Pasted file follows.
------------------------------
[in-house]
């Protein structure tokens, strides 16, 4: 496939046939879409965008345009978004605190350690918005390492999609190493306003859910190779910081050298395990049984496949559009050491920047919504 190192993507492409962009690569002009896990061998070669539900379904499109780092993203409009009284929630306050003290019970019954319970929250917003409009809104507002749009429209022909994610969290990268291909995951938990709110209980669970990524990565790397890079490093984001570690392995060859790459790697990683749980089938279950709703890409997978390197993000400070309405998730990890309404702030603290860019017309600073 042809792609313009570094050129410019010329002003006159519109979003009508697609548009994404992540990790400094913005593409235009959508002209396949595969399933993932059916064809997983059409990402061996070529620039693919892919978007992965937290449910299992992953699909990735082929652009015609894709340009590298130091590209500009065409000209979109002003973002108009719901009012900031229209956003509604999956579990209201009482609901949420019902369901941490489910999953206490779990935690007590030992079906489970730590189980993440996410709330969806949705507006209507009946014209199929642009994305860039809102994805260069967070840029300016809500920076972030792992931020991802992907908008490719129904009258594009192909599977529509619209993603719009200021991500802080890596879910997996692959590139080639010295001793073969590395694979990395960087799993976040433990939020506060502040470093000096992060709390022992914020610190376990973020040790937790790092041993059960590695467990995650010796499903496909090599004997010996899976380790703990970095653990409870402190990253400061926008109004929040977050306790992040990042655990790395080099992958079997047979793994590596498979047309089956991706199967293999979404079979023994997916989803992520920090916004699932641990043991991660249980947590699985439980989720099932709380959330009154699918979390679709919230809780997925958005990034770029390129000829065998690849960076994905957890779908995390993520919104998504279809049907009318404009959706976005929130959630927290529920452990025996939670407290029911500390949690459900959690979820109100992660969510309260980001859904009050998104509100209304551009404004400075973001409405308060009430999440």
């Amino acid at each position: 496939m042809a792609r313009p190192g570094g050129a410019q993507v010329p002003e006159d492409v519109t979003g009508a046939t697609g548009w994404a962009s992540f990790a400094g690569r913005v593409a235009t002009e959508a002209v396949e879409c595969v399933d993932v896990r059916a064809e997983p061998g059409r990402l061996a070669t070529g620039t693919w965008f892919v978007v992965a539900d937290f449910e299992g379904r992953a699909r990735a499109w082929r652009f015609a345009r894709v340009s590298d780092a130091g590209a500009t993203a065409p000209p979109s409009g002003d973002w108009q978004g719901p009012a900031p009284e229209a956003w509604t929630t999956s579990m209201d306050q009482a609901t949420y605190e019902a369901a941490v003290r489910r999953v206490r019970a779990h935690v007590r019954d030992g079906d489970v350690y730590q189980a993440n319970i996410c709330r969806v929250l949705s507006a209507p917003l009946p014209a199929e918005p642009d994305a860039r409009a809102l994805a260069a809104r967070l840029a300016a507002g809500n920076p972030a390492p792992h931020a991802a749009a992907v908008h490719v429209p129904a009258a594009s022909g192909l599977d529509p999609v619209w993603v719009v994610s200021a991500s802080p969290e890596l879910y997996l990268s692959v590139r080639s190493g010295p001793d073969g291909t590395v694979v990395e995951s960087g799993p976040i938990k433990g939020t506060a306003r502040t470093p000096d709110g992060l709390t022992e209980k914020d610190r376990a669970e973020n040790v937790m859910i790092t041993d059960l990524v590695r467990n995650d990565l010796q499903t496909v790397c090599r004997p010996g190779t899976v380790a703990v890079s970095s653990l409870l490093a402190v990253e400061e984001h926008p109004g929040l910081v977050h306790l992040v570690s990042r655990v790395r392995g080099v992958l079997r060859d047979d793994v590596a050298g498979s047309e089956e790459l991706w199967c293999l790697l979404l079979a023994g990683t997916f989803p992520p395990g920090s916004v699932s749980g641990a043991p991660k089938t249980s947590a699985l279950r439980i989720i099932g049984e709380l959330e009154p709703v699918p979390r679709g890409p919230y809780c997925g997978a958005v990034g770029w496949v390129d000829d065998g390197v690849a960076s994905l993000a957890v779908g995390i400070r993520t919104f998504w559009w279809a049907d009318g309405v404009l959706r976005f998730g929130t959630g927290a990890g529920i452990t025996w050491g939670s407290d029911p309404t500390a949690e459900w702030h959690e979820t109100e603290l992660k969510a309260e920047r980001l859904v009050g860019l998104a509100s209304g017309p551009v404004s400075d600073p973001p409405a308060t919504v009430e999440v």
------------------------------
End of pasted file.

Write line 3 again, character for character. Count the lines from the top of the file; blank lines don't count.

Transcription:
């Amino acid at each position: 496939m042809a792609r313009p190192g570094g050129a410019q993507v010329p002003e006159d492409v519109t979003g009508a046939t697609g548009w994404a962009s992540f990790a400094g690569r913005v593409a235009t002009e959508a002209v396949e879409c595969v399933d993932v896990r059916a064809e997983p061998g059409r990402l061996a070669t070529g620039t693919w965008f892919v978007v992965a539900d937290f449910e299992g379904r992953a699909r990735a499109w082929r652009f015609a345009r894709v340009s590298d780092a130091g590209a500009t993203a065409p000209p979109s409009g002003d973002w108009q978004g719901p009012a900031p009284e229209a956003w509604t929630t999956s579990m209201d306050q009482a609901t949420y605190e019902a369901a941490v003290r489910r999953v206490r019970a779990h935690v007590r019954d030992g079906d489970v350690y730590q189980a993440n319970i996410c709330r969806v929250l949705s507006a209507p917003l009946p014209a199929e918005p642009d994305a860039r409009a809102l994805a260069a809104r967070l840029a300016a507002g809500n920076p972030a390492p792992h931020a991802a749009a992907v908008h490719v429209p129904a009258a594009s022909g192909l599977d529509p999609v619209w993603v719009v994610s200021a991500s802080p969290e890596l879910y997996l990268s692959v590139r080639s190493g010295p001793d073969g291909t590395v694979v990395e995951s960087g799993p976040i938990k433990g939020t506060a306003r502040t470093p000096d709110g992060l709390t022992e209980k914020d610190r376990a669970e973020n040790v937790m859910i790092t041993d059960l990524v590695r467990n995650d990565l010796q499903t496909v790397c090599r004997p010996g190779t899976v380790a703990v890079s970095s653990l409870l490093a402190v990253e400061e984001h926008p109004g929040l910081v977050h306790l992040v570690s990042r655990v790395r392995g080099v992958l079997r060859d047979d793994v590596a050298g498979s047309e089956e790459l991706w199967c293999l790697l979404l079979a023994g990683t997916f989803p992520p395990g920090s916004v699932s749980g641990a043991p991660k089938t249980s947590a699985l279950r439980i989720i099932g049984e709380l959330e009154p709703v699918p979390r679709g890409p919230y809780c997925g997978a958005v990034g770029w496949v390129d000829d065998g390197v690849a960076s994905l993000a957890v779908g995390i400070r993520t919104f998504w559009w279809a049907d009318g309405v404009l959706r976005f998730g929130t959630g927290a990890g529920i452990t025996w050491g939670s407290d029911p309404t500390a949690e459900w702030h959690e979820t109100e603290l992660k969510a309260e920047r980001l859904v009050g860019l998104a509100s209304g017309p551009v404004s400075d600073p973001p409405a308060t919504v009430e999440v």